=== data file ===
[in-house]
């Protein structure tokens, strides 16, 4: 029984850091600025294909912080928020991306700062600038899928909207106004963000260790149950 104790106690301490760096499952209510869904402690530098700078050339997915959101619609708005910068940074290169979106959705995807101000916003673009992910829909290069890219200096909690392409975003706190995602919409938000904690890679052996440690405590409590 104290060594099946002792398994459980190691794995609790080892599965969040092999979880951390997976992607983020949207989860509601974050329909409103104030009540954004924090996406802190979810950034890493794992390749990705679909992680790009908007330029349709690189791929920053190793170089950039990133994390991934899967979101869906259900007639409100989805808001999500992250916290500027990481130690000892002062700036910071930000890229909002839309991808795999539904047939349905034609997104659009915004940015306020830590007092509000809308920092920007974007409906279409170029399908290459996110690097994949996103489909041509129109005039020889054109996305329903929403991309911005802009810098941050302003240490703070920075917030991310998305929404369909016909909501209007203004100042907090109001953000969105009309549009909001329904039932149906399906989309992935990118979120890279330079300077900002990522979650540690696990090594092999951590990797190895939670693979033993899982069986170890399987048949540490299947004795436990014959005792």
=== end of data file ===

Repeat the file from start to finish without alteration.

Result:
[in-house]
């Protein structure tokens, strides 16, 4: 029984850091600025294909912080928020991306700062600038899928909207106004963000260790149950 104790106690301490760096499952209510869904402690530098700078050339997915959101619609708005910068940074290169979106959705995807101000916003673009992910829909290069890219200096909690392409975003706190995602919409938000904690890679052996440690405590409590 104290060594099946002792398994459980190691794995609790080892599965969040092999979880951390997976992607983020949207989860509601974050329909409103104030009540954004924090996406802190979810950034890493794992390749990705679909992680790009908007330029349709690189791929920053190793170089950039990133994390991934899967979101869906259900007639409100989805808001999500992250916290500027990481130690000892002062700036910071930000890229909002839309991808795999539904047939349905034609997104659009915004940015306020830590007092509000809308920092920007974007409906279409170029399908290459996110690097994949996103489909041509129109005039020889054109996305329903929403991309911005802009810098941050302003240490703070920075917030991310998305929404369909016909909501209007203004100042907090109001953000969105009309549009909001329904039932149906399906989309992935990118979120890279330079300077900002990522979650540690696990090594092999951590990797190895939670693979033993899982069986170890399987048949540490299947004795436990014959005792």